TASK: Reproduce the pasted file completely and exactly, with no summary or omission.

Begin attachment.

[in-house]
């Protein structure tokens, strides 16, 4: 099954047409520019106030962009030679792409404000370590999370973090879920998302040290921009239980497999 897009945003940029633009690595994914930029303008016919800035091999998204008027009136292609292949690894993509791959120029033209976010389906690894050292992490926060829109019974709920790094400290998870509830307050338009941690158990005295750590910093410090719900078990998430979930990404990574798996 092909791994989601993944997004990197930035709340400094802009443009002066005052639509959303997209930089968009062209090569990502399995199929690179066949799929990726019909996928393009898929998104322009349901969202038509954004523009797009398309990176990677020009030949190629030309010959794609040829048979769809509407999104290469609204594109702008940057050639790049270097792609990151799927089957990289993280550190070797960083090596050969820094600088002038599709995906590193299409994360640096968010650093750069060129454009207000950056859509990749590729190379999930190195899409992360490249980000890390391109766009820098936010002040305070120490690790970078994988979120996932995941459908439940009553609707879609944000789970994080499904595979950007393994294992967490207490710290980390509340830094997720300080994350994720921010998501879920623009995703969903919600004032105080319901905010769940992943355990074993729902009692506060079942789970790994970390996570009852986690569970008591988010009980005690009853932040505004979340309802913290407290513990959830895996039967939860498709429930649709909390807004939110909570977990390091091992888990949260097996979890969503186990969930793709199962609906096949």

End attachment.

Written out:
[in-house]
């Protein structure tokens, strides 16, 4: 099954047409520019106030962009030679792409404000370590999370973090879920998302040290921009239980497999 897009945003940029633009690595994914930029303008016919800035091999998204008027009136292609292949690894993509791959120029033209976010389906690894050292992490926060829109019974709920790094400290998870509830307050338009941690158990005295750590910093410090719900078990998430979930990404990574798996 092909791994989601993944997004990197930035709340400094802009443009002066005052639509959303997209930089968009062209090569990502399995199929690179066949799929990726019909996928393009898929998104322009349901969202038509954004523009797009398309990176990677020009030949190629030309010959794609040829048979769809509407999104290469609204594109702008940057050639790049270097792609990151799927089957990289993280550190070797960083090596050969820094600088002038599709995906590193299409994360640096968010650093750069060129454009207000950056859509990749590729190379999930190195899409992360490249980000890390391109766009820098936010002040305070120490690790970078994988979120996932995941459908439940009553609707879609944000789970994080499904595979950007393994294992967490207490710290980390509340830094997720300080994350994720921010998501879920623009995703969903919600004032105080319901905010769940992943355990074993729902009692506060079942789970790994970390996570009852986690569970008591988010009980005690009853932040505004979340309802913290407290513990959830895996039967939860498709429930649709909390807004939110909570977990390091091992888990949260097996979890969503186990969930793709199962609906096949």